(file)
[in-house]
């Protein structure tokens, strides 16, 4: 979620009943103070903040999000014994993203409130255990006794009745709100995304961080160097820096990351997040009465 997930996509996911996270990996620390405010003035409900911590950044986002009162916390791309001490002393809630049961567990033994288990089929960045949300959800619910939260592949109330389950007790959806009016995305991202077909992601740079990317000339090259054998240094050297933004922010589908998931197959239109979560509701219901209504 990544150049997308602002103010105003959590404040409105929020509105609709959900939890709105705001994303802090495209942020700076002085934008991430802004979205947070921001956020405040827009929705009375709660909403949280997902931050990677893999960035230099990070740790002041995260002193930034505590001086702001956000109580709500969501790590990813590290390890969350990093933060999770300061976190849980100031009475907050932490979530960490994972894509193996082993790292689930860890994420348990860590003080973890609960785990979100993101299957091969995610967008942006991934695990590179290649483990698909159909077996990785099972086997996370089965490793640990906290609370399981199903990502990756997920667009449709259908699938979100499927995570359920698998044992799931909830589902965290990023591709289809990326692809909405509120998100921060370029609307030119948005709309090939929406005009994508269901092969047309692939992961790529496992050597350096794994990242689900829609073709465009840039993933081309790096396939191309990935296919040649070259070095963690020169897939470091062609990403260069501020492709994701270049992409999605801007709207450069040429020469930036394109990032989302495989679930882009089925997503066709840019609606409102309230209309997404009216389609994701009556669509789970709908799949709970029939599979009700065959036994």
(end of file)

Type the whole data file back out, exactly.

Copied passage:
[in-house]
């Protein structure tokens, strides 16, 4: 979620009943103070903040999000014994993203409130255990006794009745709100995304961080160097820096990351997040009465 997930996509996911996270990996620390405010003035409900911590950044986002009162916390791309001490002393809630049961567990033994288990089929960045949300959800619910939260592949109330389950007790959806009016995305991202077909992601740079990317000339090259054998240094050297933004922010589908998931197959239109979560509701219901209504 990544150049997308602002103010105003959590404040409105929020509105609709959900939890709105705001994303802090495209942020700076002085934008991430802004979205947070921001956020405040827009929705009375709660909403949280997902931050990677893999960035230099990070740790002041995260002193930034505590001086702001956000109580709500969501790590990813590290390890969350990093933060999770300061976190849980100031009475907050932490979530960490994972894509193996082993790292689930860890994420348990860590003080973890609960785990979100993101299957091969995610967008942006991934695990590179290649483990698909159909077996990785099972086997996370089965490793640990906290609370399981199903990502990756997920667009449709259908699938979100499927995570359920698998044992799931909830589902965290990023591709289809990326692809909405509120998100921060370029609307030119948005709309090939929406005009994508269901092969047309692939992961790529496992050597350096794994990242689900829609073709465009840039993933081309790096396939191309990935296919040649070259070095963690020169897939470091062609990403260069501020492709994701270049992409999605801007709207450069040429020469930036394109990032989302495989679930882009089925997503066709840019609606409102309230209309997404009216389609994701009556669509789970709908799949709970029939599979009700065959036994």